Mary, the second permanent large-scale video installation for St Paul’s Cathedral created by the internationally acclaimed artist Bill Viola, will be inaugurated in the North Quire aisle of the cathedral on 8 September 2016 to coincide with the Feast of Mary (Press View: 9 September 09:00 to 10:00). Mary has been conceived as a companion piece to Martyrs (Earth, Air, Fire, Water) which was unveiled in the South Quire Aisle of the cathedral in 2014. The installations Mary and Martyrs are installed on metal stands designed by Foster + Partners, and are the first moving-image artworks to be installed in a cathedral in Britain on a long-term basis.
“The two themes of Mary and Martyrs symbolise some of the profound mysteries of human existence. One is concerned with birth and the other death; one with comfort and creation, the other with suffering and sacrifice. If I am successful, the final pieces will function both as aesthetic objects of contemporary art and as practical objects of traditional contemplation and devotion.” Bill Viola
In 2003 London’s National Gallery was the location for Bill Viola’s exhibition, The Passions, a body of work rich in sacred and art historic influences and which directly launched the preliminary discussions of installations for St Paul’s Cathedral.
The artist’s works for sacred spaces include The Messenger, a commission for Durham Cathedral in 1996, Ocean Without a Shore, premiered in the 15th century church of San Gallo at the 2007 Venice Biennale, and the video triptych Study for The Path (2002) donated to one of Milan’s historic churches, Basilica di San Marco, in 2008.
Bill Viola (b. 1951) is internationally recognised as one of the leading artists of our time. An acknowledged pioneer in the medium of video art, he has for 40 years created a wide range of video installations that are displayed in major museums throughout the world. His works focus on universal human experiences – birth, death, the unfolding of consciousness – and have roots in both Eastern and Western art as well as spiritual traditions, including Zen Buddhism, Islamic Sufism, and Christian mysticism. Using the inner language of subjective thoughts and collective memories, his videos communicate to a wide audience, allowing viewers to experience the work directly, and in their own personal way.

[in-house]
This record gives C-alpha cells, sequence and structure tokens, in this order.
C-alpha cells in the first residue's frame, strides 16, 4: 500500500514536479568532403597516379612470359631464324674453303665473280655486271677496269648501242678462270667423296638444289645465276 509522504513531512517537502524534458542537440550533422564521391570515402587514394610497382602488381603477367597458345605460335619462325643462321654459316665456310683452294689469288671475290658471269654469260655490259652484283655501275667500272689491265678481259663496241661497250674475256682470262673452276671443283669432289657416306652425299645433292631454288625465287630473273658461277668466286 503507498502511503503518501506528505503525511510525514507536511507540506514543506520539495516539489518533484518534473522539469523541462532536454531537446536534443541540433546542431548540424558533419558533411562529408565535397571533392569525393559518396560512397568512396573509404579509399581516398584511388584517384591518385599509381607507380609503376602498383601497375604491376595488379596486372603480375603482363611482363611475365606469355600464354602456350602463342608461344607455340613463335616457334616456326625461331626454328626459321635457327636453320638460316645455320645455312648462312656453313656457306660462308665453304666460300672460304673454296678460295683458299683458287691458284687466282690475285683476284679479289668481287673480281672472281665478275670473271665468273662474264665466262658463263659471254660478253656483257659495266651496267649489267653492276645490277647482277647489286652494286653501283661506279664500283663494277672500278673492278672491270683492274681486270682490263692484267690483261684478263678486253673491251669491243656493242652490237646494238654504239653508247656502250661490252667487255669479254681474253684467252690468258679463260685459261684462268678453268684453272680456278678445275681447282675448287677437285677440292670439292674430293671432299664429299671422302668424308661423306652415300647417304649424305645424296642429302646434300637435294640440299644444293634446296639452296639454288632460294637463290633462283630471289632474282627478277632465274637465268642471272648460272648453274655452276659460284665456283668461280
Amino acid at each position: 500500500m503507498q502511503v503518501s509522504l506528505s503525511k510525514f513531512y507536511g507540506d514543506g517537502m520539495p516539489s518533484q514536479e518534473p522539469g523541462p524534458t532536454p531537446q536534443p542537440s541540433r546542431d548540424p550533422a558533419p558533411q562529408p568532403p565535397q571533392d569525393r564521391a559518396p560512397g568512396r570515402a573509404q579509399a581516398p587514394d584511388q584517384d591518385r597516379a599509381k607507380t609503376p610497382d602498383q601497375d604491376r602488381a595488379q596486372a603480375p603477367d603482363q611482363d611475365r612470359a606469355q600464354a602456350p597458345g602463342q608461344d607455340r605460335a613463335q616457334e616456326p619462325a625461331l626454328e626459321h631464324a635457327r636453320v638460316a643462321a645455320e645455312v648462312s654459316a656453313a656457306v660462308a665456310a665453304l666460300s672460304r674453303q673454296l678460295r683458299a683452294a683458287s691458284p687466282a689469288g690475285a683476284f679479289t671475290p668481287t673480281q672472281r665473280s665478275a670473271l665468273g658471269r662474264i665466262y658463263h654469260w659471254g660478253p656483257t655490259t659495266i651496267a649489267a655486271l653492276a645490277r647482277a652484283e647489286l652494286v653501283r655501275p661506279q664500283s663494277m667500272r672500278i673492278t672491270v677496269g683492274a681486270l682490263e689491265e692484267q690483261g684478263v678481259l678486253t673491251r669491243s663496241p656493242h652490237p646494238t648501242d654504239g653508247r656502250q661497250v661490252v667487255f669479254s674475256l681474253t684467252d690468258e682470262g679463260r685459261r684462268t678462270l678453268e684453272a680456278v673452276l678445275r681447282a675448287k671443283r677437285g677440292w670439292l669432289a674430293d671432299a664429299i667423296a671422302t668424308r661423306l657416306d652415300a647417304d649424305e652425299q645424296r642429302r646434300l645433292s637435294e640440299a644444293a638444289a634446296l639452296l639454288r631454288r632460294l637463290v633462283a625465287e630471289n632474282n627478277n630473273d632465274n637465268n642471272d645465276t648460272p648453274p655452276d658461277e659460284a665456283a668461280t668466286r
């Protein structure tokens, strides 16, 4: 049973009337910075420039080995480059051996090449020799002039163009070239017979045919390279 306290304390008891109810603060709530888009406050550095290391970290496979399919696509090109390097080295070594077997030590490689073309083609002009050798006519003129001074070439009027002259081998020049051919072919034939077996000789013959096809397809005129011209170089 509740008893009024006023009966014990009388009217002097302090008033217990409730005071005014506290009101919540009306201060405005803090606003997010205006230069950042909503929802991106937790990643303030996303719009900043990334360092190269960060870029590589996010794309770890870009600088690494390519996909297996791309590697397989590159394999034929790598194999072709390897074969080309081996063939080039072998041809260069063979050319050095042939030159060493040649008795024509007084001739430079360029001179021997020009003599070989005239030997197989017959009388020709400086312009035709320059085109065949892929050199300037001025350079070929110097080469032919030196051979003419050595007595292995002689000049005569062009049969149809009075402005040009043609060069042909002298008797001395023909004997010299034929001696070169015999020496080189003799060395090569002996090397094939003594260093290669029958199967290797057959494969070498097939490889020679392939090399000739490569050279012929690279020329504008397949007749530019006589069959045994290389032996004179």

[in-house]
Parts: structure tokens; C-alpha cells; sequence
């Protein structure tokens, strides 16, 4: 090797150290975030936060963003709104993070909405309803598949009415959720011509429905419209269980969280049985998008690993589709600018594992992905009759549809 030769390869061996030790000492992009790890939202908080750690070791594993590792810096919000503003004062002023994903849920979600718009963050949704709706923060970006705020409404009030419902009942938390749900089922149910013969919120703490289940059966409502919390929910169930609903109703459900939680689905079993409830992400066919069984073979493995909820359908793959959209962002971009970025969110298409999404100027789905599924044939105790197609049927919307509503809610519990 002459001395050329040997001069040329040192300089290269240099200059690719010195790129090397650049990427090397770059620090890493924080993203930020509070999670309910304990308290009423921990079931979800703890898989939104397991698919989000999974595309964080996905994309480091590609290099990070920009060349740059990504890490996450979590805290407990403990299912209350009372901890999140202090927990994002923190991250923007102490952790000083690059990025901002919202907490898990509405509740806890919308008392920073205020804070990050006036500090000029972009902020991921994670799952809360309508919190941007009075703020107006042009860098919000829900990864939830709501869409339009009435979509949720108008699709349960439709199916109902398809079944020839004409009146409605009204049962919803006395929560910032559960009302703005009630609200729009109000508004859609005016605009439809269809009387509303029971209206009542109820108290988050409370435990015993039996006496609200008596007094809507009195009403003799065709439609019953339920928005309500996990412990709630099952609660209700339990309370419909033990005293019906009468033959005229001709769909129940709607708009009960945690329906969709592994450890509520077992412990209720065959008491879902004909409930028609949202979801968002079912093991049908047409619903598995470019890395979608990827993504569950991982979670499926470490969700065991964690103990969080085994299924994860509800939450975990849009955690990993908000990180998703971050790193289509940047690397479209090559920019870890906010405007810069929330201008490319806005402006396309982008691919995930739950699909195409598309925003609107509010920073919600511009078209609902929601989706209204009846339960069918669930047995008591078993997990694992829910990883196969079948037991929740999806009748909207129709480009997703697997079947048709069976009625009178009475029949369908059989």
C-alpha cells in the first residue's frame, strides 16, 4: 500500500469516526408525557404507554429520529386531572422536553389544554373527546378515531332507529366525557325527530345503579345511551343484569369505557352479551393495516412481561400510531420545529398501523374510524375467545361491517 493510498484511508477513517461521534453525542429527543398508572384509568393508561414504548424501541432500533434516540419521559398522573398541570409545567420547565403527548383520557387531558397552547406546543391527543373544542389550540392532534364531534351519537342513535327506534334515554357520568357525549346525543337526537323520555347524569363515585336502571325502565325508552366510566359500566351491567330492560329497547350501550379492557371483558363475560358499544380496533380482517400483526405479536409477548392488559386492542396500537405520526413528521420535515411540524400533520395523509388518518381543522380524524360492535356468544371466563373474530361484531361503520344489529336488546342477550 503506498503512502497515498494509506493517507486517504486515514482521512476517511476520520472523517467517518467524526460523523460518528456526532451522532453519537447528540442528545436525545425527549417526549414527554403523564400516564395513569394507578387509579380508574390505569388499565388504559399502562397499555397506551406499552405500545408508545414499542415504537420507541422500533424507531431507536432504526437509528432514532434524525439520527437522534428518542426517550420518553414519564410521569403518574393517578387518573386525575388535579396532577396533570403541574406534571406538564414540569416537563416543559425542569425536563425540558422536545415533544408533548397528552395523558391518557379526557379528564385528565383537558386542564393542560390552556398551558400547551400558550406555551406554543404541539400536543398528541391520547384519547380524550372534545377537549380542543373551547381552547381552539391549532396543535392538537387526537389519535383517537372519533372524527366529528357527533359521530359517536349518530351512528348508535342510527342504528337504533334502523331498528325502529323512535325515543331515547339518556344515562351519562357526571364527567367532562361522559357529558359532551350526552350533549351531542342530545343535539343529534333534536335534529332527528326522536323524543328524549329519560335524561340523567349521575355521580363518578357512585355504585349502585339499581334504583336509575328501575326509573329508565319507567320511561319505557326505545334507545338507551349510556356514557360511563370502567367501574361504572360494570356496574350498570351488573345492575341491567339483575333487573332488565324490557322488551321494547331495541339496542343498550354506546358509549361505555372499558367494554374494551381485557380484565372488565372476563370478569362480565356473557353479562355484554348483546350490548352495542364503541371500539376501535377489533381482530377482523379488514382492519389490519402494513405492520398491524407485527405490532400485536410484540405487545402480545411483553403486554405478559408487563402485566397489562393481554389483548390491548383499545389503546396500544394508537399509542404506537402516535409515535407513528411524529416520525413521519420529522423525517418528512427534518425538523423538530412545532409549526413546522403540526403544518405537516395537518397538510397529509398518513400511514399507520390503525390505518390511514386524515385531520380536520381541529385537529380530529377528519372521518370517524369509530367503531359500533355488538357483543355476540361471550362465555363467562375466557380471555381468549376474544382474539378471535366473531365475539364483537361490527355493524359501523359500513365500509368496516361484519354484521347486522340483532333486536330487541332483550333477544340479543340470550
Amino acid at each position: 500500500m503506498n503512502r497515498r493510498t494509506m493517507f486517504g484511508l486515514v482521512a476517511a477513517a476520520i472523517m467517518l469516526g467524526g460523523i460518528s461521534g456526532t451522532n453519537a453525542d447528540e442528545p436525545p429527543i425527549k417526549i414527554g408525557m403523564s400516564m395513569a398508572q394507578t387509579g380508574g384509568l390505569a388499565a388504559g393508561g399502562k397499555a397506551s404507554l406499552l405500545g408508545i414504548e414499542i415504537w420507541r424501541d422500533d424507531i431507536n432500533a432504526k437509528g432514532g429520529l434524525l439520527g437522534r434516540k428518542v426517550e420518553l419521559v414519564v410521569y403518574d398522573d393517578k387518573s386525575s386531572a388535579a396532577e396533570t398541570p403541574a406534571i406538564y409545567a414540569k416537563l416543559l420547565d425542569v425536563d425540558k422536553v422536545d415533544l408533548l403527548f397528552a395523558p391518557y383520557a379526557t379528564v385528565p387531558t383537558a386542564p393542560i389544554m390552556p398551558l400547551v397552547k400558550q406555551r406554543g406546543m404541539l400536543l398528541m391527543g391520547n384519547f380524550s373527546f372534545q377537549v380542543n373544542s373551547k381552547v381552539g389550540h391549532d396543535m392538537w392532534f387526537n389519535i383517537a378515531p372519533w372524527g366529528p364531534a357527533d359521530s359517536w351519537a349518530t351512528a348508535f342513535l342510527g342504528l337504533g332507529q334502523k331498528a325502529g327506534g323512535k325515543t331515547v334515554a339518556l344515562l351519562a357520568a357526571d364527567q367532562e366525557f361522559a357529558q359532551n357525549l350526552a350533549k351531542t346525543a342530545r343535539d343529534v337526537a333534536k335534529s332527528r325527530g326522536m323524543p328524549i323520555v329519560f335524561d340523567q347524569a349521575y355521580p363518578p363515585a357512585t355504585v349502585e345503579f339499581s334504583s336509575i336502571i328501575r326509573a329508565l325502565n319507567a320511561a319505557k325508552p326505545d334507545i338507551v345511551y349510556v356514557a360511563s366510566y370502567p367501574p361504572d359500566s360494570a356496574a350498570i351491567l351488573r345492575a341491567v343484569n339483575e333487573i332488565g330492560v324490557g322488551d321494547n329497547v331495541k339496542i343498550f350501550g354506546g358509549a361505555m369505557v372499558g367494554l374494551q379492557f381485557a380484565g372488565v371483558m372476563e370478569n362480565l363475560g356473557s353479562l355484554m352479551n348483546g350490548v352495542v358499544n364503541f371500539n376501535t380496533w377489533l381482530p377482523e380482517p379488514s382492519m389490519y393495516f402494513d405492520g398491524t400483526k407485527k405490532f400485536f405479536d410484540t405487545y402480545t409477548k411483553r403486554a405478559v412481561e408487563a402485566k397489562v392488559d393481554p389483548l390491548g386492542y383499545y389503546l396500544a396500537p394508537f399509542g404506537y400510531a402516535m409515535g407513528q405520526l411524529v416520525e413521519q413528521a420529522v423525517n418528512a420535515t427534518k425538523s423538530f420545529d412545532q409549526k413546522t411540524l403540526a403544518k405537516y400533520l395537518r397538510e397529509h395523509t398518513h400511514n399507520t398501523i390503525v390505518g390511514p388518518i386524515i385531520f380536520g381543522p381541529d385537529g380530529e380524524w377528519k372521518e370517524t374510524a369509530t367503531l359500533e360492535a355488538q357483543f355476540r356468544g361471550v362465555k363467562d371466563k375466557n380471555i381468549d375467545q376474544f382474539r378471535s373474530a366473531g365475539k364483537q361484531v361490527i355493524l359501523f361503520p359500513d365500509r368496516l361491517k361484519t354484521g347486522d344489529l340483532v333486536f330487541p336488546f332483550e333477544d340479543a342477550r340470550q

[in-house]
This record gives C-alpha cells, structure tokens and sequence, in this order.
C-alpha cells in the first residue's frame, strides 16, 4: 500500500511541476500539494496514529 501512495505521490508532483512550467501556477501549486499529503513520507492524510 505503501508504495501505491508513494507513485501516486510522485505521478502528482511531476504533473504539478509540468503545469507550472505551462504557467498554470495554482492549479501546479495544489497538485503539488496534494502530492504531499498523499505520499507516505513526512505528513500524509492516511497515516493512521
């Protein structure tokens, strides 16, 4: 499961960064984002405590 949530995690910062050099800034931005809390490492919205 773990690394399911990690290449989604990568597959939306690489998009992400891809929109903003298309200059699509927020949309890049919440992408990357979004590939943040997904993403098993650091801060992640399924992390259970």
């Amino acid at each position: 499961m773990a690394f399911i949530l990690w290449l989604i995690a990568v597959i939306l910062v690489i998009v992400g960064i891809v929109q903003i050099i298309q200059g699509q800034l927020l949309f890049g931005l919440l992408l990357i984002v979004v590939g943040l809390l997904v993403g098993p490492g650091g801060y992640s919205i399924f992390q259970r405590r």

Kira Perov, executive producer and assistant director of Mary and Martyrs, is Viola’s partner and collaborator. She has worked closely with Viola since 1979 and as Executive Director of Bill Viola Studio she creatively guides and manages the production of his videotapes and installations. She has also documented their working process on location and in the studio. She edits all Bill Viola publications, and curates and organises exhibitions of the work worldwide.
Both installations have been created with the assistance of a significant number of trusts, foundations and individual donors, and are offered to Tate as a gift from the Bill Viola Studio, being placed on long-term loan to St Paul’s Cathedral.
Key supporters for the project include the Art Fund, Sir Evelyn and Lady Lynn Forester de Rothschild, Lord and Lady Foster of Thames Bank, Foster + Partners, The Edwin Fox Foundation, Mr and Mrs John Singer, The Headley Trust, The Jerusalem Trust, Dunard Fund, The John Booth Charitable Foundation, The Ruddock Foundation for the Arts, Simon and Virginia Robertson, The Harrow Development Trust, Jeff and Elizabeth Louis, and Blain|Southern.